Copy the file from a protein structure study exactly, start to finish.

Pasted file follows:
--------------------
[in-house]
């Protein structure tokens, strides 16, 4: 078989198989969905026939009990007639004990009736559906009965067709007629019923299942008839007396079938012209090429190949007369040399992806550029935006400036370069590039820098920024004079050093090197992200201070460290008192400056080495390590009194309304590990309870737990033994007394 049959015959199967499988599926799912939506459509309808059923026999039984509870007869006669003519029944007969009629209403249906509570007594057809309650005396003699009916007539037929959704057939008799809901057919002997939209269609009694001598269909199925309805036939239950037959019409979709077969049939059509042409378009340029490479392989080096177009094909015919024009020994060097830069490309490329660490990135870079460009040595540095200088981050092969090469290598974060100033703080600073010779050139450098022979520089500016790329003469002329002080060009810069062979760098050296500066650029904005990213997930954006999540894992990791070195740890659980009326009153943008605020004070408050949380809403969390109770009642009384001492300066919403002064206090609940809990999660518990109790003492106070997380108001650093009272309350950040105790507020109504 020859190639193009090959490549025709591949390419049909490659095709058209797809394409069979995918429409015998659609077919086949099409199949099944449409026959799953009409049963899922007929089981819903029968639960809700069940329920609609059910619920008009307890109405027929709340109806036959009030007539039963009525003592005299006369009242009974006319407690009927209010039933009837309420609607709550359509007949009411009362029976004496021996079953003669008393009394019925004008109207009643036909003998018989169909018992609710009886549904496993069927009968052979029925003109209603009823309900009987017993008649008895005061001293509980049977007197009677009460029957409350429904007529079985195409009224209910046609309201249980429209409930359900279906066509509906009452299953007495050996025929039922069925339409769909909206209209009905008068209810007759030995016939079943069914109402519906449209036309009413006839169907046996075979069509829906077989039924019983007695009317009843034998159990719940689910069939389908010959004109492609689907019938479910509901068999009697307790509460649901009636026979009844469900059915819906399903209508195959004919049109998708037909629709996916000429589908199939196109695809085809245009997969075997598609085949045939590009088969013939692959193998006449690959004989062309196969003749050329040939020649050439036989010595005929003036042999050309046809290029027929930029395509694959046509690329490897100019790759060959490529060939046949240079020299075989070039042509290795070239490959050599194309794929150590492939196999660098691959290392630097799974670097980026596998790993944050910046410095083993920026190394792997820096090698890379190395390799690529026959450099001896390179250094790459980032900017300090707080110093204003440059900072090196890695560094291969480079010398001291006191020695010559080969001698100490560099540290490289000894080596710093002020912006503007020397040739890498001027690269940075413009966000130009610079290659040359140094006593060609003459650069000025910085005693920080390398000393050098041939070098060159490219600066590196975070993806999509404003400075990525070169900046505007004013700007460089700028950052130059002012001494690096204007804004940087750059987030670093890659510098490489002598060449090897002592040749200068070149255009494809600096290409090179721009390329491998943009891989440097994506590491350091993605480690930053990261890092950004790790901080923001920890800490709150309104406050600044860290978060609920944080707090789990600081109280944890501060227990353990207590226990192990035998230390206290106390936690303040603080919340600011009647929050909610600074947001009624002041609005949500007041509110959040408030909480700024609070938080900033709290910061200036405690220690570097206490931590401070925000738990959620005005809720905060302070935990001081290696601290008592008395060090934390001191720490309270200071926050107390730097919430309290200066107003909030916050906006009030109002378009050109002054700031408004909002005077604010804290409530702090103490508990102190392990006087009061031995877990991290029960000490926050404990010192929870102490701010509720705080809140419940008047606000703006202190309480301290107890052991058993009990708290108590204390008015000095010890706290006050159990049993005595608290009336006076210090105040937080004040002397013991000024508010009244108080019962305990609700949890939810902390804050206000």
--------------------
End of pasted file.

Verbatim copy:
[in-house]
């Protein structure tokens, strides 16, 4: 078989198989969905026939009990007639004990009736559906009965067709007629019923299942008839007396079938012209090429190949007369040399992806550029935006400036370069590039820098920024004079050093090197992200201070460290008192400056080495390590009194309304590990309870737990033994007394 049959015959199967499988599926799912939506459509309808059923026999039984509870007869006669003519029944007969009629209403249906509570007594057809309650005396003699009916007539037929959704057939008799809901057919002997939209269609009694001598269909199925309805036939239950037959019409979709077969049939059509042409378009340029490479392989080096177009094909015919024009020994060097830069490309490329660490990135870079460009040595540095200088981050092969090469290598974060100033703080600073010779050139450098022979520089500016790329003469002329002080060009810069062979760098050296500066650029904005990213997930954006999540894992990791070195740890659980009326009153943008605020004070408050949380809403969390109770009642009384001492300066919403002064206090609940809990999660518990109790003492106070997380108001650093009272309350950040105790507020109504 020859190639193009090959490549025709591949390419049909490659095709058209797809394409069979995918429409015998659609077919086949099409199949099944449409026959799953009409049963899922007929089981819903029968639960809700069940329920609609059910619920008009307890109405027929709340109806036959009030007539039963009525003592005299006369009242009974006319407690009927209010039933009837309420609607709550359509007949009411009362029976004496021996079953003669008393009394019925004008109207009643036909003998018989169909018992609710009886549904496993069927009968052979029925003109209603009823309900009987017993008649008895005061001293509980049977007197009677009460029957409350429904007529079985195409009224209910046609309201249980429209409930359900279906066509509906009452299953007495050996025929039922069925339409769909909206209209009905008068209810007759030995016939079943069914109402519906449209036309009413006839169907046996075979069509829906077989039924019983007695009317009843034998159990719940689910069939389908010959004109492609689907019938479910509901068999009697307790509460649901009636026979009844469900059915819906399903209508195959004919049109998708037909629709996916000429589908199939196109695809085809245009997969075997598609085949045939590009088969013939692959193998006449690959004989062309196969003749050329040939020649050439036989010595005929003036042999050309046809290029027929930029395509694959046509690329490897100019790759060959490529060939046949240079020299075989070039042509290795070239490959050599194309794929150590492939196999660098691959290392630097799974670097980026596998790993944050910046410095083993920026190394792997820096090698890379190395390799690529026959450099001896390179250094790459980032900017300090707080110093204003440059900072090196890695560094291969480079010398001291006191020695010559080969001698100490560099540290490289000894080596710093002020912006503007020397040739890498001027690269940075413009966000130009610079290659040359140094006593060609003459650069000025910085005693920080390398000393050098041939070098060159490219600066590196975070993806999509404003400075990525070169900046505007004013700007460089700028950052130059002012001494690096204007804004940087750059987030670093890659510098490489002598060449090897002592040749200068070149255009494809600096290409090179721009390329491998943009891989440097994506590491350091993605480690930053990261890092950004790790901080923001920890800490709150309104406050600044860290978060609920944080707090789990600081109280944890501060227990353990207590226990192990035998230390206290106390936690303040603080919340600011009647929050909610600074947001009624002041609005949500007041509110959040408030909480700024609070938080900033709290910061200036405690220690570097206490931590401070925000738990959620005005809720905060302070935990001081290696601290008592008395060090934390001191720490309270200071926050107390730097919430309290200066107003909030916050906006009030109002378009050109002054700031408004909002005077604010804290409530702090103490508990102190392990006087009061031995877990991290029960000490926050404990010192929870102490701010509720705080809140419940008047606000703006202190309480301290107890052991058993009990708290108590204390008015000095010890706290006050159990049993005595608290009336006076210090105040937080004040002397013991000024508010009244108080019962305990609700949890939810902390804050206000």